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Political maturity key for sustainability

While it helps that the Filipinos are politically conscious as a whole, political maturity is a more ideal and much sought-after trait needed to develop institutions that transcend the incumbent political figurehead, and bring about genuine stability and sustainability throughout the archipelago.

This entails the building of strong and accountable political systems, and less of personalities and parties, in order to bring about sweeping and long-term development that rises above administrations and heads of states and dwell more on party philosophy and ideals for the benefit of the voters.

A model of comparison would be the United States’ political system where the Republicans and Democrats have reigned as the two foremost parties for several decades now despite the emergence of new and much smaller parties.

Ideals over personalities

Likewise, turncoatism is quite rare even if their presidential candidate corners a huge majority vote, since the mature voting electorate remain loyal to their party’s ideals, and not necessarily the personality, notwithstanding the result of the elections.

The problem in the Philippine setting is that politics remains personality-centered and not party-focused, with turncoatism remaining to be a very common practice after every electoral battle. This is so because majority of politicians practice the bandwagon mentality to ride on the new incumbent administration party on the pretext of serving their constituents more effectively.

Worse is that majority of the policies, projects, and personnel of the previous administration are usually discontinued by the new administration since the newcomers prefer to introduce their own agenda, thus interrupting the benefits of useful and long-term projects.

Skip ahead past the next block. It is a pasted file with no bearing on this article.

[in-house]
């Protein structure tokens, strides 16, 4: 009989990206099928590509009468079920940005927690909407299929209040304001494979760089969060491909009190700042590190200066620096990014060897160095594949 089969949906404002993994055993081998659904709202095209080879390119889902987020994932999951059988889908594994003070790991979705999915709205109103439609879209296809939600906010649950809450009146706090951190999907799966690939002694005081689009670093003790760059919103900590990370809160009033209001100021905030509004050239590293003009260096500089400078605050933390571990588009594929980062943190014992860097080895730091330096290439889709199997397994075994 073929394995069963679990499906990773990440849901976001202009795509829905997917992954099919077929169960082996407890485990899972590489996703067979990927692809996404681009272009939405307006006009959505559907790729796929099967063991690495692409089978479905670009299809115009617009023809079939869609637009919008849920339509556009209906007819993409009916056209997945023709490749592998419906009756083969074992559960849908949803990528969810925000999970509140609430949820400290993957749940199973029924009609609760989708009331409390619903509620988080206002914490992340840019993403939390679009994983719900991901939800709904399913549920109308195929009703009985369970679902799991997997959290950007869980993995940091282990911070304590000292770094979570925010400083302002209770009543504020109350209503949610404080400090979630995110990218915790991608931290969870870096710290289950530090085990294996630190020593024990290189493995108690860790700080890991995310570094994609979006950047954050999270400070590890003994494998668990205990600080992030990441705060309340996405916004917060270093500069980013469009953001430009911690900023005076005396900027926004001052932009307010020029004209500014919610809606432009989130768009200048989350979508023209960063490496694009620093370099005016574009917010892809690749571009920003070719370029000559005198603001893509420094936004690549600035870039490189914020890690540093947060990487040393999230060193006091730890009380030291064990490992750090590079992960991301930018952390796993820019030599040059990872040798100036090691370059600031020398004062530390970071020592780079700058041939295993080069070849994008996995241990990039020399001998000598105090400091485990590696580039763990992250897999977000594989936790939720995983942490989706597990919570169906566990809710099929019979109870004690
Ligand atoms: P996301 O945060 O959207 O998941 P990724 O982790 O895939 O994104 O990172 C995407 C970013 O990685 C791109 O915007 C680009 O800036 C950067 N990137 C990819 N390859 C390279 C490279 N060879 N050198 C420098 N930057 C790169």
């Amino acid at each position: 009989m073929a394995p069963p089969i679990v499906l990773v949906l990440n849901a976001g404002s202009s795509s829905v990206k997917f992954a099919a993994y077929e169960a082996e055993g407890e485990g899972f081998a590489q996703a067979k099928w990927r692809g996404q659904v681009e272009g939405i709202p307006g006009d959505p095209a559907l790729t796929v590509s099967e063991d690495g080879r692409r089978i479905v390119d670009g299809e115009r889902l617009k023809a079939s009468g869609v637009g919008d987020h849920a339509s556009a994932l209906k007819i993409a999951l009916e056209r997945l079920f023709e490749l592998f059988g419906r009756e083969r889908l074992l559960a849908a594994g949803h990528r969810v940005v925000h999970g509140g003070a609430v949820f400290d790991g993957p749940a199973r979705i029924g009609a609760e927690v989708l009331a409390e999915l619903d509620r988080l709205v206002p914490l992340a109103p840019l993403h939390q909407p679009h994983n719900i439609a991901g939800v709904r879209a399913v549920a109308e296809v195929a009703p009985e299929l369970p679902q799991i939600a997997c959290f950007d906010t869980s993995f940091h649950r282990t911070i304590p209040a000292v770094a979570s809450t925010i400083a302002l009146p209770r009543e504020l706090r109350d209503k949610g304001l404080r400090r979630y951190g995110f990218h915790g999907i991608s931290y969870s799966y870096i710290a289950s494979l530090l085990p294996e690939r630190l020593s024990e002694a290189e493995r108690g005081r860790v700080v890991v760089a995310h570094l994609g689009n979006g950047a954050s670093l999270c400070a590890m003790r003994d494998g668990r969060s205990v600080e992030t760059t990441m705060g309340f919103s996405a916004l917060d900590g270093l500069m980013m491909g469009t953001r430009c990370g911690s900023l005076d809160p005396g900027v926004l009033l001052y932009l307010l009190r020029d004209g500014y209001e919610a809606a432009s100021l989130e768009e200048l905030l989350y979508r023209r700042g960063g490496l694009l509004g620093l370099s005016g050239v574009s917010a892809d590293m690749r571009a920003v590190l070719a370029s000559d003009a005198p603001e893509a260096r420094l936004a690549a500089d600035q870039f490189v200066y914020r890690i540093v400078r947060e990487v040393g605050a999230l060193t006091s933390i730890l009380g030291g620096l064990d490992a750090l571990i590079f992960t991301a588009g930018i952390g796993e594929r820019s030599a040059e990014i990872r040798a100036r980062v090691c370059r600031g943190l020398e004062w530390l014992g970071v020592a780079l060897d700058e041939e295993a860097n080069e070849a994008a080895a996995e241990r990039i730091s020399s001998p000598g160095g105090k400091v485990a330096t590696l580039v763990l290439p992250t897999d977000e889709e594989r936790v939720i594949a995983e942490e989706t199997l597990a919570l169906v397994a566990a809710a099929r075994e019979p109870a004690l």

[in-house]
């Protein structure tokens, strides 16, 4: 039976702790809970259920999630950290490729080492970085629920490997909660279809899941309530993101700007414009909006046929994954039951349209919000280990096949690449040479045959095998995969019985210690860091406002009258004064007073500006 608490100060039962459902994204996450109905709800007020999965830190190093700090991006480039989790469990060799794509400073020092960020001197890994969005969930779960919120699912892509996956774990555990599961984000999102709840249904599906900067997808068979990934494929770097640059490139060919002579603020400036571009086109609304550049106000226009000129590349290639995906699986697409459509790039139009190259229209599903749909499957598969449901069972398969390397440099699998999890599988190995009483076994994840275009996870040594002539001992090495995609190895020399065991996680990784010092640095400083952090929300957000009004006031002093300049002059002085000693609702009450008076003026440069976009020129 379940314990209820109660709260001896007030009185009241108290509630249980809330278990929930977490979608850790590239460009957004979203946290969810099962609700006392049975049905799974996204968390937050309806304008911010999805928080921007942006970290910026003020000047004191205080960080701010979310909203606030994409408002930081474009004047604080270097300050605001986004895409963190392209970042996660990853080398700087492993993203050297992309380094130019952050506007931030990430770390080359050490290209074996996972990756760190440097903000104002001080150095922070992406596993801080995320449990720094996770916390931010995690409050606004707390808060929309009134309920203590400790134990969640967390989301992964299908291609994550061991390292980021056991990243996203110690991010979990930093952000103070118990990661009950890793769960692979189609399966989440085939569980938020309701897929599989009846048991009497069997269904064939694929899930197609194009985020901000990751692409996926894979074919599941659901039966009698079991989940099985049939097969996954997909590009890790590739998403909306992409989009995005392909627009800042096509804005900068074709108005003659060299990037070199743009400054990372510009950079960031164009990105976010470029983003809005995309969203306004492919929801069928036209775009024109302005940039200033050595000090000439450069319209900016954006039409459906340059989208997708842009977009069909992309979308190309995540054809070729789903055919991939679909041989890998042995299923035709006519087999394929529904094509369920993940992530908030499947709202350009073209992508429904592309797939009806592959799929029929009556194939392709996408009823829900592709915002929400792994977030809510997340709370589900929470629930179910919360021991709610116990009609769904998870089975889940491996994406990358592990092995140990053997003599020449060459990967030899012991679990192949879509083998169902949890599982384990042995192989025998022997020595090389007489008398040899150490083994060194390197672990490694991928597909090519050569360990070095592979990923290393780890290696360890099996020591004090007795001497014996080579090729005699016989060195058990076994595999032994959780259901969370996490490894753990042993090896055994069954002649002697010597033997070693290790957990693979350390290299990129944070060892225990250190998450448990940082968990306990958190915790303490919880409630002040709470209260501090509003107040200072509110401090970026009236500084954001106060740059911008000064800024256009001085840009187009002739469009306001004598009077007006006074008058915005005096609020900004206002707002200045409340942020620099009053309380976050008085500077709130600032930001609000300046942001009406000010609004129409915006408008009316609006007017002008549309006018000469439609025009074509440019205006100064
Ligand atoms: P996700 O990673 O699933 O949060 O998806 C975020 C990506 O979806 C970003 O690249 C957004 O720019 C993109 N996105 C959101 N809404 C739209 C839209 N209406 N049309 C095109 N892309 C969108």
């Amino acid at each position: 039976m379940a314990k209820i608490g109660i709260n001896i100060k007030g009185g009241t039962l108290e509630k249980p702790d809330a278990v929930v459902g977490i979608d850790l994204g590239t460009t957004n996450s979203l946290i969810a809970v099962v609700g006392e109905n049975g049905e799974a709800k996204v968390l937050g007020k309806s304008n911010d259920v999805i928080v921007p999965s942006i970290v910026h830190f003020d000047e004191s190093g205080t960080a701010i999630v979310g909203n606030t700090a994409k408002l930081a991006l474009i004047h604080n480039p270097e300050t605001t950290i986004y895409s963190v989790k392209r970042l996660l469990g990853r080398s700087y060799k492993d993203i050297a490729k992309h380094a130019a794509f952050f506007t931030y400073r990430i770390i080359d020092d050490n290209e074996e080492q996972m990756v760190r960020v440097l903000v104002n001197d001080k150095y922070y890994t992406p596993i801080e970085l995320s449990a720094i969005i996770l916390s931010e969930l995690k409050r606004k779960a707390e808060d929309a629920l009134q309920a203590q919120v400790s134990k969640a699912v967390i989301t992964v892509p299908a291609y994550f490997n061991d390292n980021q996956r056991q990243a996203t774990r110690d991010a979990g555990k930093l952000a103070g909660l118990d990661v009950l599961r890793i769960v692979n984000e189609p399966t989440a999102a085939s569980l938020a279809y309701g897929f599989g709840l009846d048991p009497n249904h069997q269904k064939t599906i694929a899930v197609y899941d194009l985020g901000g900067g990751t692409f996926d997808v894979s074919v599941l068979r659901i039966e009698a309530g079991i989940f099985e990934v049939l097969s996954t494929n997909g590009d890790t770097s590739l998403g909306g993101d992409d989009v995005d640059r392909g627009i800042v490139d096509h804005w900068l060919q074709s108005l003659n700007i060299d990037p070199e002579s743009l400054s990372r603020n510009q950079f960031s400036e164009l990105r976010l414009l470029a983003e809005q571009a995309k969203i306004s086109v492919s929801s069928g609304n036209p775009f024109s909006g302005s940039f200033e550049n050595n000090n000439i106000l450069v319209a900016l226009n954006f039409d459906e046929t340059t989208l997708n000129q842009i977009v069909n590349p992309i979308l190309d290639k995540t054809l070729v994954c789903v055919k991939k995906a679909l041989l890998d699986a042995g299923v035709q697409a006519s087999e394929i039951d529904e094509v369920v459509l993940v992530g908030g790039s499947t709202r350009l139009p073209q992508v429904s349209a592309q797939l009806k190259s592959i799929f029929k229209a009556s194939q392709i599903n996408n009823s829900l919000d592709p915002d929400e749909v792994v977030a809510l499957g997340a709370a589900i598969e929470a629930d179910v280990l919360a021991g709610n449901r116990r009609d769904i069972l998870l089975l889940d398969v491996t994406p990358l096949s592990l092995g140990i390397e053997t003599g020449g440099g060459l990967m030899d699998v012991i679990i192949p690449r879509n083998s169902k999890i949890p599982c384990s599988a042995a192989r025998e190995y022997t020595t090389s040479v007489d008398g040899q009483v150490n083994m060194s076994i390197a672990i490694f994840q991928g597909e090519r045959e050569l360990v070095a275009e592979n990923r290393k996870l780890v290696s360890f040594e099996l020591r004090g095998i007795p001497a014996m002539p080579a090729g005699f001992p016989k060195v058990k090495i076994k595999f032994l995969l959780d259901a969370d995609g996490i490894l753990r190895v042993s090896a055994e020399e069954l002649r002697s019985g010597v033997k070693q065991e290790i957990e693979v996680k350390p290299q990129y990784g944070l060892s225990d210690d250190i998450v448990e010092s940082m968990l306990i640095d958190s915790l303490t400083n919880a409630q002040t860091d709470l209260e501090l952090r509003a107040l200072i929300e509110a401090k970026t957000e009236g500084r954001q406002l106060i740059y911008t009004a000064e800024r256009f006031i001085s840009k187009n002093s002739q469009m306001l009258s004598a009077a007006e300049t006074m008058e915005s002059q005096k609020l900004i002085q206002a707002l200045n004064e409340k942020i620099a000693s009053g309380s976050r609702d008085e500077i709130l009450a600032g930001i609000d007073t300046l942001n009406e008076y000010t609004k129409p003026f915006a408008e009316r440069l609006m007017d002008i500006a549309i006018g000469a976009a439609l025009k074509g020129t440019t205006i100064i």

According to Dr. Ronald Mendoza, Dean of the Ateneo School of Government, the Philippines remains stuck at mid-level for several decades now since the populace remains very dependent on the president to lead the country instead of lessening the role of the president and strengthening the institutions.

Areas of concern

“We badly need a new breed of leaders who can take charge and govern differently. I believe that federalism, if it pushes through, will present a new batch of leaders who will open doors and seek political reforms for a new form of sustainability, inclusive development, and even voting mentality,” Mendoza related during the Mandaue Business Summit held at the Oakridge Pavilion, Banilad, Mandaue City.

He also dwelt on the various problems disturbing foreign investors, such as the need to revamp the onerous taxation system, the ease of doing business, and elimination of red tape, which are highlighted by the long lines at the National Bureau of Investigation office, as with other government agencies.

Mendoza bemoaned that such lengthy lines already entail the loss of a day’s wage, as well as valuable effort and more expenses since this means shortened sleeping hours in order to avoid being at the tail-end of the queue.

“We also need to wrap up the necessary reforms and improve the competitiveness of our country. I believe we are the only ones in excellent shape. The next two decades can only promise us greater things for the country as we are looked up to by the rest of the world,” Mendoza added.

The summit event is the main highlight of the Mandaue Business Month, the flagship program spearheaded by the Mandaue Chamber of Commerce and Industry (MCCI) headed by its president, Glen Soco.

 

By RICHARD RAMOS

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